One of the first items in the book is a flyer for a [pre-Queen band] Smile gig at Imperial College. When you listen to those Smile tracks, you can hear the Queen sound forming...
Yes - it's sort of there, isn't it? [Queen drummer] Roger [Taylor] and I gelled very quickly because we had the same interests. We grew up listening to what our parents listened to - Frank Sinatra, Mantovani, the big bands. Then there was Little Richard, Elvis, Buddy Holly, followed by that explosion of guitar music in the late '60s - Hendrix, Cream, The Yardbirds. We had a vision. It was like we could see into the future. The sound was big and epic, but at the same time delicate and structured. I think we were also influenced by what we were rejecting as well. I was very much influenced by traditional jazz. Most people wouldn't think that's in Queen music, but it is. The way we arranged the songs, the way the harmonic content changes from bar to bar. In those days, most of the heavy metal groups didn't really show any influence from their childhood, but we really embraced it. We grew up watching Uncle Mac's Children's Favourites where you would hear [Strauss's] "Thunder And Lightning" polka and The Laughing Policemen and bits of jazz, bits of Tchaikovsky... all of that is in Queen.
Along with grand Queen epics like Father To Son and The Prophet's Song you also always wrote more folky songs like Some Day One Day and '39...
Those came from my love of skiffle. I started playing the guitar when I was seven years old, but I wasn't playing lead guitar in those days. I was strumming and singing Lonnie Donegan and Everly Brothers' songs. It's still feels like a very natural thing for me to do.
We're always reminded of what an amazing frontman Freddie was, but you also knew Freddie The Musician...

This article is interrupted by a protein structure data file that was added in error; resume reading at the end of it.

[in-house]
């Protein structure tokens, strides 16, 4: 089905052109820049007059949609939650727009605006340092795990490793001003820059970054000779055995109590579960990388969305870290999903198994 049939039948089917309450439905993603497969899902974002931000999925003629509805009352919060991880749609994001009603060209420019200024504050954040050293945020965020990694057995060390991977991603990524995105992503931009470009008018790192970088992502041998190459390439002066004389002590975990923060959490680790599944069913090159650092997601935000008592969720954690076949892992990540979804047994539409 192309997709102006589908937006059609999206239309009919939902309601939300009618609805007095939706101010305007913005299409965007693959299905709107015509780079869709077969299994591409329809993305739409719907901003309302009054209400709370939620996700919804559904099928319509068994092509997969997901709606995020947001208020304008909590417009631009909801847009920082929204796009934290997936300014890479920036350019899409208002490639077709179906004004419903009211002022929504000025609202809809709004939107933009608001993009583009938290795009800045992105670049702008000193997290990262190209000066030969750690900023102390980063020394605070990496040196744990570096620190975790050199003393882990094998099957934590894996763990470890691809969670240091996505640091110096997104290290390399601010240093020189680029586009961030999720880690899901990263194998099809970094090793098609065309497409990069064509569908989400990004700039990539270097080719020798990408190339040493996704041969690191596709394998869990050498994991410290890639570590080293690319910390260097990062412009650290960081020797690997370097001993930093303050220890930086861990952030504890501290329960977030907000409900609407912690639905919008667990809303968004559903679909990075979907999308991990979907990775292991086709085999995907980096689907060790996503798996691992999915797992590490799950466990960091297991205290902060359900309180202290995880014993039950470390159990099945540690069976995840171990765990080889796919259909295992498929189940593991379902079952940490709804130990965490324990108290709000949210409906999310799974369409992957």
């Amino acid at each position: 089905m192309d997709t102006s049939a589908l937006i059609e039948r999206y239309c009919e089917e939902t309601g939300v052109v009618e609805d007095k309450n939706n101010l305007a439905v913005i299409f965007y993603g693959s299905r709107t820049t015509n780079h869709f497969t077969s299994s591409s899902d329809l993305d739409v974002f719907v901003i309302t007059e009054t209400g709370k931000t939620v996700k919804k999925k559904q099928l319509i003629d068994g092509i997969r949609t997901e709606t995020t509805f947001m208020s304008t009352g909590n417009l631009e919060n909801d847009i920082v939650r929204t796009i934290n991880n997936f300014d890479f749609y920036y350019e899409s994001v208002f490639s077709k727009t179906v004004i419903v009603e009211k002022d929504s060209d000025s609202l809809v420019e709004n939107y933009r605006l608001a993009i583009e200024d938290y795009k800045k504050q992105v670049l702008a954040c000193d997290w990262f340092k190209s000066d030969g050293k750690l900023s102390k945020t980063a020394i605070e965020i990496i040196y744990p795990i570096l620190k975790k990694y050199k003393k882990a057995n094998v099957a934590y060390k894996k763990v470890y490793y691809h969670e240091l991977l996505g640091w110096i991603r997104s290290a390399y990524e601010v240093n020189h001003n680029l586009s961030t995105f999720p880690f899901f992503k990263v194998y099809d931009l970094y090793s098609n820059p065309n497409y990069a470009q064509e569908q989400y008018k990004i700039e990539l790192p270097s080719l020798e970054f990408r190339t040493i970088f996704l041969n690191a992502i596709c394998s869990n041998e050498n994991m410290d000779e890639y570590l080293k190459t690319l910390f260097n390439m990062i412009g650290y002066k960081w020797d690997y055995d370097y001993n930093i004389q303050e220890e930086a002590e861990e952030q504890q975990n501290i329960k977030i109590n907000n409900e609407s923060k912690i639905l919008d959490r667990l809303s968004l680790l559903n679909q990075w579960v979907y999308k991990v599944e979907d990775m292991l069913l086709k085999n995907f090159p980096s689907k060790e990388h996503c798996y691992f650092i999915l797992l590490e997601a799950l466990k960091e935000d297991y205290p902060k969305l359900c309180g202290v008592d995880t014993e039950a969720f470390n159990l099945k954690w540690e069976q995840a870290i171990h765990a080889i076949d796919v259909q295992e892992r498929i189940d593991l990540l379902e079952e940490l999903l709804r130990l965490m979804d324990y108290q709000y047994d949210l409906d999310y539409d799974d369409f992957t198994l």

Freddie had such a magical, percussive touch on the piano and that was his instrument, although he did play guitar. He only played downstrokes and his fingers used to move incredibly fast. He had a nervous energy - you can see it in some of the interviews he gave. It was like he had too much energy for his body to contain. I still listen to some of the backing tracks that Freddie, Roger and John recorded and they are immaculate - so accurate, so full of feeling.
You've said that your father didn't 'get' what you were doing until he saw Queen at Madison Square Garden in 1977? What was it about that moment that changed his mind?
Well, up until that point he was heartbroken really. He thought I was throwing my life away. It's strange really because by looking at the maps he drew [see below], you can see that he was also supportive. Madison Square Garden was a distant, mythical place for an Englishman. All we knew was that heavyweight boxing championships were held there. But for him to go there and feel the energy created by that crowd...he said: "I can see you're actually changing the world in a way, and I can see it why it's so important to you." That's quite something to say to your son.
In the 40 years of the band, what for you was the biggest watershed?
1986. Because up to that point, I'd been clinging onto the notion that I was just playing music for a while and in the end I'd go and get a proper job like my Dad wanted me to. By '86, I'd realised that being a rock star was, in fact, my job. Emotionally, I fell to pieces. But at the same time we were at the pinnacle of our technical abilities, our cohesiveness and our ability to entertain an audience. I look at those Wembley Stadium shows and think 'Jesus Christ', we really had created this astonishingly well-oiled machine.
40 Years of Queen, published by Goodman, is on sale now.
More images HERE
Interview By Ross Bennett
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Brian May and Harry Doherty
Brian May attended the launch of new book '40 years of Queen' in London last night (03.10.11).
The guitarist with the 'We Are the Champions' group joined fans and friends of the band to release the new book at the Groucho Club in London. The venue was decorated with memorabilia from various stages of the band's career, including a tour suit worn by vocalist Freddie Mercury, handwritten lyrics by all the band members and Brian's signature guitar - the Red Special - which he used on almost all of Queen's recordings.